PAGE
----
That way, following similar emails will be marked automatically. This cuts down on time wasted sorting through your inbox.

Unsubscribe from mailing

While signing up for newsletters and promotional mailing can be useful, it shouldn’t be overdone. That way, you avoid having too much going on your inbox. Not reading? Unsubscribe!

Change your address

One of the issues with spam is that it often uses data breaches. That is, if your address was leaked somewhere, due to a security issue within a website, you might be on a spam mailing list. The biggest problem here is that scammers use these messages to try and get information.

Changing your address, especially if it’s not public-facing, might be a good idea if your inbox is full of questionable links.

Stay vigilant

Of course, the highest risks come with lack of attention. Scammers rely on the fact that people get a lot of email every single day. So, if they receive a request for information or log in link, they investigate enough. That’s how phishing happens: a technique that uses fake websites (such as banks and social media) as a front for an information mining scheme.

So, while these scams aren’t fully avoidable, it’s essential to stay vigilant. When in doubt, don’t click.

Protect your inbox with DragApp

Drag turns Gmail into your Team’s Workspace – One single place to support customers, manage tasks and close deals, from the place teams love: Gmail. We are a Techstars-backed Company, trusted by 30,000 users around the World.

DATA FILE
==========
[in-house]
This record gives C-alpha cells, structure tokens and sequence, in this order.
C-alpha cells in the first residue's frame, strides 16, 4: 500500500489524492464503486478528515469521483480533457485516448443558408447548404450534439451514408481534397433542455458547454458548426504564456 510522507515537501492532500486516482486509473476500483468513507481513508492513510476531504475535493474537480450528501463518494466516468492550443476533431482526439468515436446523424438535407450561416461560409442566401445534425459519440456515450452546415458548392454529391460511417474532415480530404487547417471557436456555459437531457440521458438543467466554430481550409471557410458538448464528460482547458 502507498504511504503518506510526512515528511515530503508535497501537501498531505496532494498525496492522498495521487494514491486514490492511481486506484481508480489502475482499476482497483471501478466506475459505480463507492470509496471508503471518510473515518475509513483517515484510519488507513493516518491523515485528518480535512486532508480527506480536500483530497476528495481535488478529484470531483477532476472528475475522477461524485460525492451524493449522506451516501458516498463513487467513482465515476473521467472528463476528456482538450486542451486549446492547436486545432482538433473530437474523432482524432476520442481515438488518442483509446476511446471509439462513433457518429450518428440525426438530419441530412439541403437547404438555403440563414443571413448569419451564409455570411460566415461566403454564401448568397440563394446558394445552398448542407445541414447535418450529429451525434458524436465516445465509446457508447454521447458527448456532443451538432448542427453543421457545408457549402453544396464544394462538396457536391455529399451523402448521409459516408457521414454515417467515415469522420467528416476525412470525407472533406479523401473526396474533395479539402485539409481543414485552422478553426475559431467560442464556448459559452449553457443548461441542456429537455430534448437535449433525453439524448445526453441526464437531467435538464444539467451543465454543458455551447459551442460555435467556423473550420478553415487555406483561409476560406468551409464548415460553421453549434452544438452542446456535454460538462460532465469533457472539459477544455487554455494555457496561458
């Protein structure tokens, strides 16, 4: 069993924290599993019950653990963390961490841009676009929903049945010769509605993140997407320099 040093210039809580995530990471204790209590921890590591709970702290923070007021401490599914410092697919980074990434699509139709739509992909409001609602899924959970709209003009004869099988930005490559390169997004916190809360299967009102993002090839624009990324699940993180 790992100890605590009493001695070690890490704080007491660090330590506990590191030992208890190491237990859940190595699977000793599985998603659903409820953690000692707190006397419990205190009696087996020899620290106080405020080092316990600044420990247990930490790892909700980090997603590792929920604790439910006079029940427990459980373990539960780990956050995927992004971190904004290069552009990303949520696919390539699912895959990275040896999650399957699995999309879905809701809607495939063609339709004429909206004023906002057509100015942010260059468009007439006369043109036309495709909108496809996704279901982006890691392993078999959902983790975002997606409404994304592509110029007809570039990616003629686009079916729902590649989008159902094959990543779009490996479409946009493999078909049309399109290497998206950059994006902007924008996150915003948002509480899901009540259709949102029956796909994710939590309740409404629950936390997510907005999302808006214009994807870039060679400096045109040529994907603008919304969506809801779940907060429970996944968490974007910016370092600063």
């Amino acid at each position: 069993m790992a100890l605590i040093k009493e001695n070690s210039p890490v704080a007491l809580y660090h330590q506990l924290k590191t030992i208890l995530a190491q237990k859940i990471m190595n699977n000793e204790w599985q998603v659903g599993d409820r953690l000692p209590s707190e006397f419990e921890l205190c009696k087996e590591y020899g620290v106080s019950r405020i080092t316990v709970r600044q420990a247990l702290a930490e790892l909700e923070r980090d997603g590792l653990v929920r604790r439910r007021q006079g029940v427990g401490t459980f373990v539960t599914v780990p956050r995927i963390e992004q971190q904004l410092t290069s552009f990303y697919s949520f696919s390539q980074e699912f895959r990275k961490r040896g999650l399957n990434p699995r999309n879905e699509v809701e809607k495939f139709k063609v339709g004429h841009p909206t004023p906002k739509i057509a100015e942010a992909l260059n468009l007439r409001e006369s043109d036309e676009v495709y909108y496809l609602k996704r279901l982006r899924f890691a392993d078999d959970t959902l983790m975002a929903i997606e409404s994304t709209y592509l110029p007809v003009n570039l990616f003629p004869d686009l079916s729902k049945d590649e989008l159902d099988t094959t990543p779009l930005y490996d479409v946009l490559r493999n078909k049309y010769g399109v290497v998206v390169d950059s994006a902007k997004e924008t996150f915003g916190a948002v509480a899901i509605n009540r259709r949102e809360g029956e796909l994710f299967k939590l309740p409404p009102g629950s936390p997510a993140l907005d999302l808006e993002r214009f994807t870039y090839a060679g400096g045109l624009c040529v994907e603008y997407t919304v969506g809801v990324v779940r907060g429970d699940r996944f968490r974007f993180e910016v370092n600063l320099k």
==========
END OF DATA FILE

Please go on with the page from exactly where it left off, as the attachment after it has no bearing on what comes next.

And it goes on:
Try Drag for Free

How to deal with spam on work emails

Of course, one of the things that pose a challenge for collaborators is the need to be constantly updated on email threads and following through with collective tasks.

That means, most of the time, we are checking our inboxes to make sure we don’t miss anything important. That being said, our work inboxes are just as susceptible to spam as the personal ones. This allows for digital clutter to form and dangerous messages to come through. 

At work, however, this is far more significant. If you can’t find the regular and time sensitive communication between your team, you might lose on deadlines and collaboration moments. But there are a few solutions:

Forward to a secondary account

The idea here is to have two different emails. One, public facing, gets all messages. Then, you set up a forwarding system that filters them for you.

Use a third-party anti-spam filter

Usually, companies that offer antivirus software have email protection as well. So, you can install these tools on your account and filter accordingly.

Set up a Shared Inbox

If you share an account with collaborators, having a Gmail shared inbox. Instead of having all parties using the same credentials and logging into the account, a shared inbox is accessible through your own account. This cuts down on spam and phishing tries to the main account.

However, since customer support and other company email addresses are public, you need to follow a few tips to avoid spam on a Gmail shared inbox.

First, as you would do with personal emails, tag spam messages accordingly and avoid subscribing to irrelevant emails. Then, use filters in your favor. 


Instead of email threads, Drag turns your Gmail shared inbox into a fully equipped task manager. Through kanban boards and tagging systems, your team will have a better view of tasks and deadlines.

Other valuable tools are the filters. You can create rules for incoming mail. Relevant messages turn into tasks, quick solutions get automated responses and spam doesn’t reach your Gmail shared inbox.

dragapp shared inbox gmail spam

Gmail Shared Inbox.

Drag turns Gmail into your Team’s Workspace – One single place to support customers, manage tasks and close deals, from the place teams love: Gmail. We are a Techstars-backed Company, trusted by 30,000 users around the World.

Try Drag for Free
Lorena Pimentel

Author Lorena Pimentel